Harford, Cecil vie for horse facility

State panel this week will visit possible equestrian park sites

Big boost for tourism, economy seen

August 07, 2005|By Ted Shelsby | Ted Shelsby,SUN STAFF

Harford and Cecil counties, which recently teamed up on plans to accommodate the anticipated job growth at Aberdeen Proving Ground, are going head-to-head in a battle to be home to what is expected to be one of the premier horse parks in the nation.

The proposed facility, which has been called a Disneyland for horses, would be a major tourist attraction luring national and international equestrian events.

As proposed by the Maryland Stadium Authority, the park would sit on a minimum of 500 acres - preferably 800 to 1,200 acres - and would include a 5,000-seat enclosed arena and six to 12 outdoor showrooms.

Plans call for an outdoor amphitheater for equestrian competition, festivals, fairs, trade shows and concerts.

There would be boarding facilities for horses, kennels for hounds, trails for riding and areas for steeplechase events.

Other features would include a concession center, a visitors center and a campground that would feature many of the comforts of home - bathhouses, electric and water hookups, phone and Internet access. A museum would highlight the state's rich equestrian heritage.

"This would make Cecil County the center for equestrian excellence on the East Coast, and we will pursue it very aggressively," said Vernon Thompson, the county's economic development director and lead official on the project. "It would put Cecil County on the map."

Cecil County has proposed locating the park at Fair Hill, a 5,613-acre state-owned natural resource center that already hosts more than 130 equestrian events each year.

Harford County is offering a site divided into three pieces near Havre de Grace. Combined, they total 837 acres, according to J. Thomas Sadowski, the county economic development director.

Sadowski said the county could obtain an easement to another piece of property that would connect the sites if its proposal is viewed favorably by the state.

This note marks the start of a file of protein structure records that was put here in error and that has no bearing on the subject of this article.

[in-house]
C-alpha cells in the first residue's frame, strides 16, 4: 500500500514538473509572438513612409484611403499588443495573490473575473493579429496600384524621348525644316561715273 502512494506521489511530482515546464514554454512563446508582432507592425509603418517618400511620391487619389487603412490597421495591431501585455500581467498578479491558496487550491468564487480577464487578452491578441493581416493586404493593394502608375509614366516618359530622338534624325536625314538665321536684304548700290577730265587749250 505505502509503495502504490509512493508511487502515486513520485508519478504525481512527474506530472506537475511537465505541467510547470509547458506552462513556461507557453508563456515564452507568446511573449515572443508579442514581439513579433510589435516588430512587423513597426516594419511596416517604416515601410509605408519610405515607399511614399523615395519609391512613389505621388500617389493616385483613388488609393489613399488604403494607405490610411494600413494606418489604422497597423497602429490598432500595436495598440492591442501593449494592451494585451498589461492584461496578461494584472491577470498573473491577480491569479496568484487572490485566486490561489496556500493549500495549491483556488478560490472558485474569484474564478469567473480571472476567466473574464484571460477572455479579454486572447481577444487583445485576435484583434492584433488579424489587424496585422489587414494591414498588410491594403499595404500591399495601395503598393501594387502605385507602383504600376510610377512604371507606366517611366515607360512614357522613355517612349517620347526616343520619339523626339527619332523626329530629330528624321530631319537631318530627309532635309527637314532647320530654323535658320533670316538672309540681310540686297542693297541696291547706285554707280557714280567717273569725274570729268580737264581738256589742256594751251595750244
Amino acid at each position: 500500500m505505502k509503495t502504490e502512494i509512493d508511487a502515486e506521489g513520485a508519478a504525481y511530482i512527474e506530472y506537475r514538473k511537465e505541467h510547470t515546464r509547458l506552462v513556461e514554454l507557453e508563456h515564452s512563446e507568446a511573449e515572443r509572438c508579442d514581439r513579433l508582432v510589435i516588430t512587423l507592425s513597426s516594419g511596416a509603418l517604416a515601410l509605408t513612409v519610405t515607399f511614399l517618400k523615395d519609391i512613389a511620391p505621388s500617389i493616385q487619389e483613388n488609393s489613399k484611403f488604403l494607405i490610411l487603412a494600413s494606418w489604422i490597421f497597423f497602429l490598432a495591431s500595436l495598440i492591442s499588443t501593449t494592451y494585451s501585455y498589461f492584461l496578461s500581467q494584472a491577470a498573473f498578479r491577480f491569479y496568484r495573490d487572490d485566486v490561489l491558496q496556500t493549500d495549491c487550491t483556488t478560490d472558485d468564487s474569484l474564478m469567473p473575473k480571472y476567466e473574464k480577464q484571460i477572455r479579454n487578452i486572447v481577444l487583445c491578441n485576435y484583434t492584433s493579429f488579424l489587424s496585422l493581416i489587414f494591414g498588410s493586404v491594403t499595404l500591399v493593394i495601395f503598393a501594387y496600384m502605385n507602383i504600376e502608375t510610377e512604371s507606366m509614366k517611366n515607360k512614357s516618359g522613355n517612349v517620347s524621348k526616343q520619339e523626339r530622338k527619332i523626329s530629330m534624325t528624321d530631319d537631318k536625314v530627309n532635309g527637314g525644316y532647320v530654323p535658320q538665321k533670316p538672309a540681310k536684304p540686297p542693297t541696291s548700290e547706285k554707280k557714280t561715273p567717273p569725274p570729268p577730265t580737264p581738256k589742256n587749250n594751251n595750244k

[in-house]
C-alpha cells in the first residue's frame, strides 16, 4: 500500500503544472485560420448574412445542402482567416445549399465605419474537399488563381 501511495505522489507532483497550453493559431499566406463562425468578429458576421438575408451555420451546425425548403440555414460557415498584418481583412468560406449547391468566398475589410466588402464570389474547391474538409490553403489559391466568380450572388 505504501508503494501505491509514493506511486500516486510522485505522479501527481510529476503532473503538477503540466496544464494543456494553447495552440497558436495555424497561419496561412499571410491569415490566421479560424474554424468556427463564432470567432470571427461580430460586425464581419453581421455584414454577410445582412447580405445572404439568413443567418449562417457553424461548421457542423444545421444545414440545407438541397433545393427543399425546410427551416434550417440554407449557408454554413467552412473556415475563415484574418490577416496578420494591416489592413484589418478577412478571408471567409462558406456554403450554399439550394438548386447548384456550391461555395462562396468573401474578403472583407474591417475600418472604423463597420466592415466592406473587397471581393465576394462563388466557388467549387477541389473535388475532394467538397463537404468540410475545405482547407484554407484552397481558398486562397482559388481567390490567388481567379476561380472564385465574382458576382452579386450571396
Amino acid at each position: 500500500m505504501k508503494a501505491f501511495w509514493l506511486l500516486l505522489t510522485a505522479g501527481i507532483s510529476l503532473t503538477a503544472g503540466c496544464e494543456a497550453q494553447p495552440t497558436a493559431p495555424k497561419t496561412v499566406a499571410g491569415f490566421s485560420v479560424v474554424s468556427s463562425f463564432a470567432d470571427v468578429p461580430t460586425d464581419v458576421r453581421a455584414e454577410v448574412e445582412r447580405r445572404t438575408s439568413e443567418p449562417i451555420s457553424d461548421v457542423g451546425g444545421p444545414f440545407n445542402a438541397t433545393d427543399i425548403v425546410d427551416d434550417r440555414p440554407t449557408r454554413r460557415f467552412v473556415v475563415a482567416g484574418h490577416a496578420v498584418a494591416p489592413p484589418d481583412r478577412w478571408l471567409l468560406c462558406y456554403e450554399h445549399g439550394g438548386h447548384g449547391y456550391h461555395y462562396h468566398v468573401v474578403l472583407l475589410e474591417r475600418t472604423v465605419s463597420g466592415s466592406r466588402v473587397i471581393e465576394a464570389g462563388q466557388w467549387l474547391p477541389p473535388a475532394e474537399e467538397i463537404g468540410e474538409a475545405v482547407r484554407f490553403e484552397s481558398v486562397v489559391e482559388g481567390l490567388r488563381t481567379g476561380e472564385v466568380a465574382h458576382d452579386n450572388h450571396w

For expansion, it would consider buying a private farm near Darlington that would give the horse park visitors access to the Susquehanna State Park and the Lower Susquehanna Heritage Greenway.

In its bid to the Stadium Authority, Harford claims that park visitors would benefit from the convenience of an established tourist destination that features the Chesapeake Bay, Ripken Stadium and Bulle Rock Golf Course, the site of this year's LPGA Championship.

And, of course there's the history of the Havre de Grace Racetrack, or "The Graw" as it was called during its heyday in the first half of the 20th century. The track was considered one of horse racing's gems and lured some of the biggest names in racing, including Seabiscuit, Citation, Man o' War, War Admiral and Whirlaway.

"Harford County's convenient location on the I-95 corridor has made it one of Maryland's most desirable business locations and convenient tourist destinations," County Executive David R. Craig said in a letter to the authority.

He said Harford's location offers easy access to visitors from New York, New Jersey, Pennsylvania, Washington, D.C., Delaware and Virginia. The county "offers the ideal setting for the Maryland Horse Park."

Listing the reasons that the state should choose Fair Hill in Cecil, Thompson said the site offers 5,613 contiguous acres and requires no easements.

Other attributes of Fair Hill, according to the county's proposal, include:

The land is state-owned and requires no acquisition cost, with no zoning or title issues to restrict its use.

It has more than 75 miles of hiking, biking and horse riding trails.

It is already home to several prestigious national equestrian organizations including the National Steeplechase Association, the Thoroughbred Racing Associations and the Thoroughbred Racing Protective Bureau.

It is located in the center of the Mid-Atlantic horse country and is on Interstate 95 between Baltimore and Philadelphia.

"There's the argument that we are in the middle of nowhere," Thompson said. "But I think that's a positive, not a negative. The horse people say they like areas where there is no traffic congestion."

"It would be a smart move on the part of the state to pick Cecil County," Thompson said. "It's plain and simple."

A team from the Stadium Authority is scheduled to visit the Cecil and Harford sites Thursday. The counties are slated to give their oral presentations to the authority Aug. 22, Thompson said.

"Shortly after that, we expect the state to come out with its short list of potential sites," he said.

The current list features proposals from four other counties: Anne Arundel, Carroll, Frederick and Wicomico.

There could be a big payoff for the winner. The Stadium Authority said the park would be modeled on the 1,200-acre Kentucky Horse Park, which in 2003 pumped nearly $164 million into the local economy and annually draws about 900,000 visitors.

Concerning the competition between Harford and Cecil, Thompson laughed and said that Sadowski "did such an excellent job representing Aberdeen Proving Ground in his presentation to the BRAC [Base Realignment and Closure Commission] that I hope he has nothing left in vying for this project."

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